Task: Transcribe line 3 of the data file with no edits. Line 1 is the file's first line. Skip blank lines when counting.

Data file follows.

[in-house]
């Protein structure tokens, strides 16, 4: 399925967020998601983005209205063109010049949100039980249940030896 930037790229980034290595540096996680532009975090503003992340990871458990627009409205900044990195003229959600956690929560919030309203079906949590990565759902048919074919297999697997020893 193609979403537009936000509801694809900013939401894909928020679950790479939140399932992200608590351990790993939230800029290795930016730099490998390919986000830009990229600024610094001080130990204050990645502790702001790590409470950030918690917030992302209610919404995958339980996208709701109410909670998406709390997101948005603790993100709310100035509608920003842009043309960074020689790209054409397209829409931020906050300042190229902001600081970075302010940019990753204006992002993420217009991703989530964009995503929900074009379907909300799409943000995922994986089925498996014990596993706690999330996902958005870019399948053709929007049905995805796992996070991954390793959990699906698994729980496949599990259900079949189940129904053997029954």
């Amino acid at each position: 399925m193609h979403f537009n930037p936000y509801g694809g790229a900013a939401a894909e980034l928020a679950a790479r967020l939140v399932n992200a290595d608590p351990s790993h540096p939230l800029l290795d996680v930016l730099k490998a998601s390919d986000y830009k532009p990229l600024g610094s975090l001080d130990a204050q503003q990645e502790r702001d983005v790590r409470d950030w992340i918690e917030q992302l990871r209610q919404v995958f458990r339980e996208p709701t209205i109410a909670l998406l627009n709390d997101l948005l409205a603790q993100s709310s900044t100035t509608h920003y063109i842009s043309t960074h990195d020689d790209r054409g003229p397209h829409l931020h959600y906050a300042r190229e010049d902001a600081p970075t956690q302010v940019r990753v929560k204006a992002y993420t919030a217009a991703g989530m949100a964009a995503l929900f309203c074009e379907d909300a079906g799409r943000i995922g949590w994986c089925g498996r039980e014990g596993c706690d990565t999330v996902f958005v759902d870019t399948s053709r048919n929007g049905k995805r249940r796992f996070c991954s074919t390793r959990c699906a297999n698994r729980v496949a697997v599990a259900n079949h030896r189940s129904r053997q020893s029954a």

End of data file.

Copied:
């Amino acid at each position: 399925m193609h979403f537009n930037p936000y509801g694809g790229a900013a939401a894909e980034l928020a679950a790479r967020l939140v399932n992200a290595d608590p351990s790993h540096p939230l800029l290795d996680v930016l730099k490998a998601s390919d986000y830009k532009p990229l600024g610094s975090l001080d130990a204050q503003q990645e502790r702001d983005v790590r409470d950030w992340i918690e917030q992302l990871r209610q919404v995958f458990r339980e996208p709701t209205i109410a909670l998406l627009n709390d997101l948005l409205a603790q993100s709310s900044t100035t509608h920003y063109i842009s043309t960074h990195d020689d790209r054409g003229p397209h829409l931020h959600y906050a300042r190229e010049d902001a600081p970075t956690q302010v940019r990753v929560k204006a992002y993420t919030a217009a991703g989530m949100a964009a995503l929900f309203c074009e379907d909300a079906g799409r943000i995922g949590w994986c089925g498996r039980e014990g596993c706690d990565t999330v996902f958005v759902d870019t399948s053709r048919n929007g049905k995805r249940r796992f996070c991954s074919t390793r959990c699906a297999n698994r729980v496949a697997v599990a259900n079949h030896r189940s129904r053997q020893s029954a």